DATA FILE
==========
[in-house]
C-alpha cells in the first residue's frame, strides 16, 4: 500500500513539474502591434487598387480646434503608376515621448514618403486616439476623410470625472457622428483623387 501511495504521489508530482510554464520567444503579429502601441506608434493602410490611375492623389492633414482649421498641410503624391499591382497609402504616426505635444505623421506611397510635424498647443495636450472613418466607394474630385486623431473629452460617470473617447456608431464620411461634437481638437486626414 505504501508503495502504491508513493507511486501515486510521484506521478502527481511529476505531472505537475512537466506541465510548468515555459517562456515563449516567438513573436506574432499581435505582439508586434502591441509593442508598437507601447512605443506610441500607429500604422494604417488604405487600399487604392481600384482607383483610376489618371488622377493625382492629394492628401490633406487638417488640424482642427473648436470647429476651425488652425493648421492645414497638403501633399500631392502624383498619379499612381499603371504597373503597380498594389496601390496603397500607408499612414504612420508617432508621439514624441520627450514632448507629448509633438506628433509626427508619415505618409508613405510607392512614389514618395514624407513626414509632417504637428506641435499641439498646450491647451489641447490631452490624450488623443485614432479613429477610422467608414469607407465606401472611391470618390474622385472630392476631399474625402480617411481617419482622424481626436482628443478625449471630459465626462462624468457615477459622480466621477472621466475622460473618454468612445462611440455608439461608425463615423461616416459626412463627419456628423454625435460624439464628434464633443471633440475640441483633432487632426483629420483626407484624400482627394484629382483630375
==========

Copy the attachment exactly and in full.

[in-house]
C-alpha cells in the first residue's frame, strides 16, 4: 500500500513539474502591434487598387480646434503608376515621448514618403486616439476623410470625472457622428483623387 501511495504521489508530482510554464520567444503579429502601441506608434493602410490611375492623389492633414482649421498641410503624391499591382497609402504616426505635444505623421506611397510635424498647443495636450472613418466607394474630385486623431473629452460617470473617447456608431464620411461634437481638437486626414 505504501508503495502504491508513493507511486501515486510521484506521478502527481511529476505531472505537475512537466506541465510548468515555459517562456515563449516567438513573436506574432499581435505582439508586434502591441509593442508598437507601447512605443506610441500607429500604422494604417488604405487600399487604392481600384482607383483610376489618371488622377493625382492629394492628401490633406487638417488640424482642427473648436470647429476651425488652425493648421492645414497638403501633399500631392502624383498619379499612381499603371504597373503597380498594389496601390496603397500607408499612414504612420508617432508621439514624441520627450514632448507629448509633438506628433509626427508619415505618409508613405510607392512614389514618395514624407513626414509632417504637428506641435499641439498646450491647451489641447490631452490624450488623443485614432479613429477610422467608414469607407465606401472611391470618390474622385472630392476631399474625402480617411481617419482622424481626436482628443478625449471630459465626462462624468457615477459622480466621477472621466475622460473618454468612445462611440455608439461608425463615423461616416459626412463627419456628423454625435460624439464628434464633443471633440475640441483633432487632426483629420483626407484624400482627394484629382483630375